IDP can also integrate structured data with existing software, databases, and legacy RPA tools—creating the most advanced hyper-automation solution for the global challenges of rapidly growing unstructured data. 

This image shows a man wearing a yellow vest as he stands in a shipping warehouse. He is using the intelligent document processing software on his laptop to automate unstructured data.

Intelligent document processing to the rescue

No matter which business document your organization handles, IDP scans content and interprets context—along with the author’s intent—to streamline the entire document workflow with above-human accuracy. Here are the key IDP use cases to know about:

1. Different file formats

Business documents come in every format, including paper forms, PDFs, images, and emails. The AI deployed in intelligent document processing can read all of them—with a clear understanding of every word—and with greater accuracy and speed than traditional automation software can offer. 

2. Scanned documents

Companies around the globe struggle to extract information from scanned PDFs. This is especially the case with handwriting. However, IDP can intelligently classify, capture, and process stockpiles of business-critical data locked away in archives of scanned unstructured documents, regardless of the quality of the scan, file type, language, or handwriting legibility.

3. Handwriting & signatures

Optical character recognition (OCR) recognizes characters, letters, and numbers, regardless of the font. But as a standalone technology, OCR does not recognize handwriting accurately. But, when integrated with AI, cursive and signature detection improve significantly with IDP.

3. Handwriting & signatures

4. Invoice processing 

Every vendor uses a unique invoice, and companies receive thousands of invoices with different requirements—each with critical data that must be manually keyed into an AP system. An invoice automation platform with sophisticated AI, can analyze invoices, find key data points, and automatically update existing systems.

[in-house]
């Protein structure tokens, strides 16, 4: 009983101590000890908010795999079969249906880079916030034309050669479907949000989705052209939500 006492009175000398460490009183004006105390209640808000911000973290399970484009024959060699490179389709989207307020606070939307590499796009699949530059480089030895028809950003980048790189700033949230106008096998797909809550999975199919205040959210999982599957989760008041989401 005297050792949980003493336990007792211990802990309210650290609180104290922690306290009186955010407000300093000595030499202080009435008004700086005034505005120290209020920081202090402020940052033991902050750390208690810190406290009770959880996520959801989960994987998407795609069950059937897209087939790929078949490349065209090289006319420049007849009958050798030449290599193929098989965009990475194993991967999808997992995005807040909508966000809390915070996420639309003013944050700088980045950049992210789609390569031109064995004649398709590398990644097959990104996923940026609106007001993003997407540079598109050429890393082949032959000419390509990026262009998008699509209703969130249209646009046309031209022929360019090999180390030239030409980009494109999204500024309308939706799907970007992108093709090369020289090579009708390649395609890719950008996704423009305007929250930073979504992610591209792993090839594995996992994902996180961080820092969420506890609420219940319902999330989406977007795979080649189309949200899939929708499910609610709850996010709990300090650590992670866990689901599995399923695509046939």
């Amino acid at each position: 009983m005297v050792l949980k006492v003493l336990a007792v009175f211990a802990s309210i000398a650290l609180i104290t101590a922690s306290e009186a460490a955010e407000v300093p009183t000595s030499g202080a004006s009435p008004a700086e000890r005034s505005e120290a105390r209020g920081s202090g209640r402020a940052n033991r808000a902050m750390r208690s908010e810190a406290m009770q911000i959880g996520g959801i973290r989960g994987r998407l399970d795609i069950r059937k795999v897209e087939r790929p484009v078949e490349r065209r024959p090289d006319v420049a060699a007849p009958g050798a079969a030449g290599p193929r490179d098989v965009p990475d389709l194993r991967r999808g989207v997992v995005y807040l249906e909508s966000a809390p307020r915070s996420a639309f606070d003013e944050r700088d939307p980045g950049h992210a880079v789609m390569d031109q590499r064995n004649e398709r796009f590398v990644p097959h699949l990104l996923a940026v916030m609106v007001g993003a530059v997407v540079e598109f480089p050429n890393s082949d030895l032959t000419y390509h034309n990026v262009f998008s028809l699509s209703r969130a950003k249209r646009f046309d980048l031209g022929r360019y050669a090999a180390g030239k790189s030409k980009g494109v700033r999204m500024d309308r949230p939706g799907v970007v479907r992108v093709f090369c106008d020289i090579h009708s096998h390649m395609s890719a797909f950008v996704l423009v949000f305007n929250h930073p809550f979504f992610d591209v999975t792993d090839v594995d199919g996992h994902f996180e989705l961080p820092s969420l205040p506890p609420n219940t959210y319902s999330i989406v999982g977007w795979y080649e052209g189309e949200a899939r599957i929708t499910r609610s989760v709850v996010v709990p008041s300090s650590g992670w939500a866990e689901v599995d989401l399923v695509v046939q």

5. Email processing

Emails have some fixed properties, so they could be considered semi-structured documents. But the valuable information is contained in the body of the email and in the attachments. This essential data is generally unstructured. An email automation platform with intent analysis can analyze incoming emails, detect the sender’s intent, extract the data, automatically update relevant systems, and notify the sender about the outcome. 

6. Contract automation

Contracts are data-packed documents with critical business intelligence. Automation Hero’s IDP unlocks the business value in contracts with a certified, secure environment driven by industry-leading AI. Only Automation Hero’s sophisticated AI recognizes styles of handwriting and goes beyond plain text to extract all critical data points stuck in contracts in just seconds.


Structured data facilitates efficient analysis and supports business intelligence by enabling organizations to derive crucial insights quickly.

The real challenge is extracting the unstructured information and making it actionable. This is the only way to discover the intelligence locked away in unstructured business documents.

Structured data facilitates efficient analysis and supports business intelligence by enabling organizations to derive crucial insights quickly. 

How can enterprises know whether or not data has potential value if there’s too much “friction” to unlock it? The answer is Intelligent Document Processing (IDP).

Unlock the business intelligence in your documents with an AI-driven automation platform now

Learn how we helped Markerstudy reduce its claims processing time by 40%. Additionally, learn how we reduced total claim processing time by 80% for another multinational insurance partner — cutting down manual tasks from 10 minutes to just two minutes per claim.